n May 2015, the European Commission issued its “Agenda on Migration” in response to what was already an urgent humanitarian situation in the Mediterranean. The Agenda was primarily concerned with the full implementation of the Dublin III Agreement in Italy and Greece, who were accused of letting migrants move on to central Europe without fingerprinting or receiving asylum claims. Italy and Greece, suffering from austerity budgets enforced by the EU, asked for “burden sharing” between southern Europe and its fellow members to the north. The solution was a relocation program prioritising relocation of Syrian, Eritrean and Somali asylum-seekers from Italy and Greece to other EU countries, but providing relocation places has been voluntary and meeting the target has been painfully slow. To shore up Italy and Greece’s enforcement of Dublin, the Agenda on Migration proposed a “hotspot approach” to registering people, processing asylum claims, and performing deportations. The hotspot approach was eerily reminiscient to past practices of detention, forced fingerprinting, and slow asylum processing times. While the idea of streamlined, expedited asylum processing has haunted European Union migration policy documents for some time, ‘hotspots’ were ill-defined FRONTEX-coordinated processing centres for arriving asylum-seekers until 2015. Approaching one year into hotspots’ implementation, researchers and journalists have provided important insights into what, where, and why the EU hotspot experiment seeks to manage migration.
Based on our previous experience with border enforcement, migration management, and immigration politics, our motivation for inviting this series of essays arose from some fundamental questions: Are hotspots built and institutionalised or mobile and temporary? Are they de facto detention centres or open accommodation facilities? Do hotspots serve as transit zones, channelling migrants to other facilities and repatriation? Are they long term residential or short term processing facilities? Are they closed or open? Who manages hotspot facilities and with what authority? Who provides care, infrastructure, and legal aid? Do hotspots institutionalise new governmental and socio-technical arrangements, or do they rebrand existing practices? How do their location on islands create additional layers of confinement and limitations to movement? What aspirations, visions, and rationalities do various state and non-state actors invest in hotspots, as places and as concepts?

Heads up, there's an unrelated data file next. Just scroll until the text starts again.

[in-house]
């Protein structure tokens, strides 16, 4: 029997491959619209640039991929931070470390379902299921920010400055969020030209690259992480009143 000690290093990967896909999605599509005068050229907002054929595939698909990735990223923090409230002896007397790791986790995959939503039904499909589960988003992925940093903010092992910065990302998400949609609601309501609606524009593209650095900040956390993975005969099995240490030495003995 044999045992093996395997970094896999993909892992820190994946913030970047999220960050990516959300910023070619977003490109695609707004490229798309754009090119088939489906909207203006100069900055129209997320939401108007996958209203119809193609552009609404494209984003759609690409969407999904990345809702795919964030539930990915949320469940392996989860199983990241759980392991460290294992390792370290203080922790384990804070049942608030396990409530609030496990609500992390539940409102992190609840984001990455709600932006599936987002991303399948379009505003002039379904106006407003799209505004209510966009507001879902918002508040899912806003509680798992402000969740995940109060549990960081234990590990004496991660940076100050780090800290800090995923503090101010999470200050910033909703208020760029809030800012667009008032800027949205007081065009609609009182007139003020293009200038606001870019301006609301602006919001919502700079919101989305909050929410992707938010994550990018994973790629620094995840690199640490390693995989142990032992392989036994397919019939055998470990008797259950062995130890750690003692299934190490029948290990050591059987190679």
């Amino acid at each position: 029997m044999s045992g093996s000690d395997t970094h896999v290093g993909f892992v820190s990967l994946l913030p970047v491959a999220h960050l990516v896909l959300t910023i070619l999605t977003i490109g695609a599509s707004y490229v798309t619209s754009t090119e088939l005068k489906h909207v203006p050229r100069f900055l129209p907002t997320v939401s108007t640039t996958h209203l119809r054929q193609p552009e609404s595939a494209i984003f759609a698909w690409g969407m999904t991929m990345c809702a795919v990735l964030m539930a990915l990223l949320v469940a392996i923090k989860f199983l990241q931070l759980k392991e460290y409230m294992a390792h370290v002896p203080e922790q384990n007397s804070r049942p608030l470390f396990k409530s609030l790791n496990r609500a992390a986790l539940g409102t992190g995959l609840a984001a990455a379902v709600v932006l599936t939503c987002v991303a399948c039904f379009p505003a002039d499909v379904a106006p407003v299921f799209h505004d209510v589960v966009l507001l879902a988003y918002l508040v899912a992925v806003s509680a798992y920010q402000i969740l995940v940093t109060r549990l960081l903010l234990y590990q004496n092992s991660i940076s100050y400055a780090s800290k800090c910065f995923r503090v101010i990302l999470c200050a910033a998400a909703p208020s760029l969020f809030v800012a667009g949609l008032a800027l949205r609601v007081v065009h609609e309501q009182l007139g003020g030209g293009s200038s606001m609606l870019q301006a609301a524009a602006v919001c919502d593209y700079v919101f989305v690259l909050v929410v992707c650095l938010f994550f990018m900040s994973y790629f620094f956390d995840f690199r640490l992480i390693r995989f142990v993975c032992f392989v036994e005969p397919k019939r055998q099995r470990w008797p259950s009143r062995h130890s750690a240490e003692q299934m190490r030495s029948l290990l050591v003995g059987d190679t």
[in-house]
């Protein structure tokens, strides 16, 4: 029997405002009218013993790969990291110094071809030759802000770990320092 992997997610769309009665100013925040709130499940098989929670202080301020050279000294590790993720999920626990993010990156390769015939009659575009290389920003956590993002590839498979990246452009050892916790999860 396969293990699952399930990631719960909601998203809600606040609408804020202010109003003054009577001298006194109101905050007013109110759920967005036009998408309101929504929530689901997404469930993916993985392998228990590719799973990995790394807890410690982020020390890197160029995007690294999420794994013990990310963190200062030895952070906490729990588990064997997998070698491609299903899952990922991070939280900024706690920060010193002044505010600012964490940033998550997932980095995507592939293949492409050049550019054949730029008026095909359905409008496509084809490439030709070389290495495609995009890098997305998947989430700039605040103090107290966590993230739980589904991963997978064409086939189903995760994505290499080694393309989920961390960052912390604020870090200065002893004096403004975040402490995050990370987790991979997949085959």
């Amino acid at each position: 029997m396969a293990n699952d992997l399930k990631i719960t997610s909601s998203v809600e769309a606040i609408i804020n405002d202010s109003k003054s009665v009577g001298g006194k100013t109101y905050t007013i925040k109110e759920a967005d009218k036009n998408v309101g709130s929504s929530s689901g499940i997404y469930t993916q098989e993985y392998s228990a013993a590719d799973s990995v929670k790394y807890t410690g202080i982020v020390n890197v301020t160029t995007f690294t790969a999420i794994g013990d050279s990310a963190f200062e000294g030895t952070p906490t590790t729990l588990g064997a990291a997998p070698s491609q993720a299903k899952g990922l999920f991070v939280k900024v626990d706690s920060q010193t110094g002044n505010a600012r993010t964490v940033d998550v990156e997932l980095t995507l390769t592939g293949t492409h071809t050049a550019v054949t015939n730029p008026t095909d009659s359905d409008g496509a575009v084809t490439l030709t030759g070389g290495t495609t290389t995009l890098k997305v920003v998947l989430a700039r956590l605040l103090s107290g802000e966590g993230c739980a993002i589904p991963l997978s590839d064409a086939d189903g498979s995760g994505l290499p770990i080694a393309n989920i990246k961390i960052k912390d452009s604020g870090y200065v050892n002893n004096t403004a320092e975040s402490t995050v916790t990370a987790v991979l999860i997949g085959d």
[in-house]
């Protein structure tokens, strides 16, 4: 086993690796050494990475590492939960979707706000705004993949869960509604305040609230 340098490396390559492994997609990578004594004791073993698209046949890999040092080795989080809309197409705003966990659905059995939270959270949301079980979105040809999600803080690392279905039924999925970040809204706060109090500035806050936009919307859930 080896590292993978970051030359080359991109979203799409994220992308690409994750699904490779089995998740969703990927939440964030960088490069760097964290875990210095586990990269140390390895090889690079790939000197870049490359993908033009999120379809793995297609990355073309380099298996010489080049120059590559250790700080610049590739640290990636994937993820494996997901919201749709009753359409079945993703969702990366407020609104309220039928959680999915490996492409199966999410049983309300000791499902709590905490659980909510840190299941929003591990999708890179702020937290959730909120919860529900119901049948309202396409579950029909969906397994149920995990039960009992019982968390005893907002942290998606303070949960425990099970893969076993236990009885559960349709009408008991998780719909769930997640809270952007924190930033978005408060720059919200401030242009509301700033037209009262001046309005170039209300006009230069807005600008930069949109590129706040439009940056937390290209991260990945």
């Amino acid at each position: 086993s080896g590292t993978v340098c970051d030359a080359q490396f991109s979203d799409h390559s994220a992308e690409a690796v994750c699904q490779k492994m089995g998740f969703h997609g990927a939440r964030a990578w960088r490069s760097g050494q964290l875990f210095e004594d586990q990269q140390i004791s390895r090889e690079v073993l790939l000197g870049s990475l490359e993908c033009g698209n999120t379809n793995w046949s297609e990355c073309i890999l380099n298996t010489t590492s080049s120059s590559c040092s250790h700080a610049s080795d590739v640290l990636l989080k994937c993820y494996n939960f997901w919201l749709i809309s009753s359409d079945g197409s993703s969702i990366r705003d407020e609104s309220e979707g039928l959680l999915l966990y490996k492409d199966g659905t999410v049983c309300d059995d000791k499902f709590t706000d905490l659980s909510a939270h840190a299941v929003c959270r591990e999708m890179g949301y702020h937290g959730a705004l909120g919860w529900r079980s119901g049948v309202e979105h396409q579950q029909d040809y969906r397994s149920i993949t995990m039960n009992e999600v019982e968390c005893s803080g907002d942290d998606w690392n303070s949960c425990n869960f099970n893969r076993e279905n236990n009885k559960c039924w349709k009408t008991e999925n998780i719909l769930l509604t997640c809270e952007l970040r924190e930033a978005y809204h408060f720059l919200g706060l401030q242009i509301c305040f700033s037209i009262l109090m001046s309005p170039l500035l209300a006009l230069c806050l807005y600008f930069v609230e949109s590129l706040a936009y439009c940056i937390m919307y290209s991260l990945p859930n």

Generally speaking, hotspots are processing centres, specifically aimed at enforcing Dublin Agreement and ‘streamlining’ asylum processing. The European Asylum Support Office (EASO), EU Judicial Cooperation Agency (Eurojust), and EU Border Agency (FRONTEX) work with national immigration agencies to screen asylum applicants, take their fingerprints, verify identity, and render asylum decisions in cooperation with national asylum law. As the essays show, they have sometimes worked like closed detention centres, and asylum officers routinely render asylum decisions on the basis of nationality, rather than individual circumstances. The hotspot approach is also an EU response to perceived refusal/inability to comply with the Dublin agreement, and so hotspots also enforce intergovernmental surveillance (Garelli and Tazzioli 2016). That is, the hotspot is also a model of intergovernmental cooperation and compliance, eliciting and requiring legibility between national and intergovernmental agencies. For Italian and Greek governments, hotspots both oversee and harmonise.
The essays collected here gather current, ongoing research on EU hotspot processing centres’ implementation and each provides rich ethnographic detail to analyse hotspots from different angles. This diversity reveals not only the sophistication of research on political geographies of migration, but also the ways in which hotspot centres are reorganising the infrastructure, legal geographies, and politics of asylum and migration in Europe. In this sense, these essays engage with the politics of asylum and migration globally, particularly debates around the reconfiguration of the spatialities of sovereignty, state power, biopolitics, law, and subjectivity. Last year, Environment and Planning D: Society and Space published a collection of this research as a virtual theme issue on “International Migration.” Those articles are still free and open to all, and this essay series extends that conversation, showing the continued importance of critique, ethnographic detail, and timely, and open source research on the politics of human mobility.